American Alpine Jounrna and Accidents in North American Climbing

North America, United States, Utah, Zion National Park, The Bishoprics, First Ascent

  • Climbs And Expeditions
  • Climb Year:
  • Publication Year: 2008

The Bishoprics, first ascent. Over three days in April, without sleeping bags or a water filter-pump, David Everett and I did the first ascent of the Bishoprics, as labeled on the Zion National Park topographic map.

The Bishoprics are a group of formations in a remote setting that is difficult to reach. Reaching the Bishoprics is like reaching the Sun Dial or the Altar of Sacrifice; these formations all sit atop large plateaus. Once on these plateaus you walk to the base of the formations, where technical climbing begins—usually 1,000 feet or more of it to the summit. Successes lie not in climbing hard but in finding creative passages and strategizing. The difficulty lies more in the committing approaches and descents than the climbing.

Short of putting up a major aid line on the thousand-foot cliffs below the Bishoprics plateau, we took what appears to be the only way to reach them. We hiked the West Rim Trail from Angel’s Landing and rappelled into the Phantom Valley. We then skirted the east side of the Inclined Temple, climbed out of a slot canyon, and traversed around to the Bishoprics. We got lost, really lost. Originally we were headed toward a different formation. On day two David thought we should look for a way out, but I convinced him that as long as we were there, we should climb the Bishoprics.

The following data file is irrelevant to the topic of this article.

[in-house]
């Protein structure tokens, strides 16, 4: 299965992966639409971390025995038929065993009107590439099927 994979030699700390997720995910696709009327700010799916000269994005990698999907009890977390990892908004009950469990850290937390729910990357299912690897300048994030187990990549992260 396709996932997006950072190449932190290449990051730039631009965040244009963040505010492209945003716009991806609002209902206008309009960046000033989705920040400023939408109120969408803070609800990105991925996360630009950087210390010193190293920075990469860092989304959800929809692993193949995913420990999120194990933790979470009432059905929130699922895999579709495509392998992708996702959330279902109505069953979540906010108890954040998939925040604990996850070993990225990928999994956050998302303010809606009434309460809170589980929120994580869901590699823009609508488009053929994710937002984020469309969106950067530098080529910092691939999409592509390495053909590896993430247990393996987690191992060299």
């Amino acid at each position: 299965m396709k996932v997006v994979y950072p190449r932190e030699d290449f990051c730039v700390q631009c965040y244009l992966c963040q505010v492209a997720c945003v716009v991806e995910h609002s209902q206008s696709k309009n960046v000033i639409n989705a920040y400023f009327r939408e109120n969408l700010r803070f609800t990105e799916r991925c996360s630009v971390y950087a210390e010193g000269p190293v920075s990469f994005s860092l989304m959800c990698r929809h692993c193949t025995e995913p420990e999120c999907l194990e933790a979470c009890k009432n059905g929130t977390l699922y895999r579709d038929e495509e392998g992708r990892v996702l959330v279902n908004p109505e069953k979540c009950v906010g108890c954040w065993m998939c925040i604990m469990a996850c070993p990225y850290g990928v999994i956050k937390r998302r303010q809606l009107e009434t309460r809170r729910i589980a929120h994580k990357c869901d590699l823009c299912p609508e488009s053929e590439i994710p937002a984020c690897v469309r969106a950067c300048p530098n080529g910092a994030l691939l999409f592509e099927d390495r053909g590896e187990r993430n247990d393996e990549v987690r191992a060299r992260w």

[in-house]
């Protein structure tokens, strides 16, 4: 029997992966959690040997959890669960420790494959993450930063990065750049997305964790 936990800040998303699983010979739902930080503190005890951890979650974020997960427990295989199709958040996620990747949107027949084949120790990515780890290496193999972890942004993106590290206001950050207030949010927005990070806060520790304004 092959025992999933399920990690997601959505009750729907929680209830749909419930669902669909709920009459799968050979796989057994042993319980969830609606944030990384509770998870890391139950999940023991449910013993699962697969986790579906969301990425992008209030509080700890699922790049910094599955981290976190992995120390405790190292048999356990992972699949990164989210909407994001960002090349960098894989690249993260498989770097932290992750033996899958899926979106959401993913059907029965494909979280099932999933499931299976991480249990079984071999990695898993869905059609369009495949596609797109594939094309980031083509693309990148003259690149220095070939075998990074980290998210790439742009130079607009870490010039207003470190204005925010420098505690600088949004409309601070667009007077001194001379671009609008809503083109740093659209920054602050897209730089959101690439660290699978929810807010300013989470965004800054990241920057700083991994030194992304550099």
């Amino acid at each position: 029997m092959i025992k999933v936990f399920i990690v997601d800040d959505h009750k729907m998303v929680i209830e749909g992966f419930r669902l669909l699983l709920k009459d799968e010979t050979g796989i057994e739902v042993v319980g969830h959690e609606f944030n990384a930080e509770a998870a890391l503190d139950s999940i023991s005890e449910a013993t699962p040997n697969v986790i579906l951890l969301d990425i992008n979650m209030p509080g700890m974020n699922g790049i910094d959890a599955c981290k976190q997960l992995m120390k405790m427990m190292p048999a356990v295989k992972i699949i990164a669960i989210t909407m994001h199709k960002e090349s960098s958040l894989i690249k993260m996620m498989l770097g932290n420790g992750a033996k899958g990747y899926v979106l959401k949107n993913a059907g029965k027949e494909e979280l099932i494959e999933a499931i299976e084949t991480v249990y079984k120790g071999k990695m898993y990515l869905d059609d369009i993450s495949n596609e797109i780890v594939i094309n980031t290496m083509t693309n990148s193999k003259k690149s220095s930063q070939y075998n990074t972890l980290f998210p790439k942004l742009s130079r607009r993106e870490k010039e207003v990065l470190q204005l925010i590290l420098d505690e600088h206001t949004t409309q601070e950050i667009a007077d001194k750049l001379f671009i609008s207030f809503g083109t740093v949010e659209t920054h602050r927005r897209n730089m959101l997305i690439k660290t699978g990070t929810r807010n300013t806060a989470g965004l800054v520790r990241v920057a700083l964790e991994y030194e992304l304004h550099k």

Once we reached the plateau, the climbing on the Bishropics was not difficult (south face, 5.5/5.6) but the white-cap sandstone is extremely rotten, like sand cakes on a beach. Protection was minimal and from small, tied-off, drought-stricken bushes—Zion ridge climbing at its best.

From the Bishoprics plateau, the only practical descent to terra firma is to follow the ridge southwest until it is not possible to traverse any farther, and then rappel into the valley of Coal Pits Wash. We did more than 1,200' of rappels, and we had not planned to come out the way we did. We hiked Coal Pits Wash for several miles to the highway and hitchhiked back to Springdale, a long way from where we started at Angel’s Landing, inside the park.

Dan Stih

This AAJ article has been reformatted into HTML. Please contact us if you spot an error.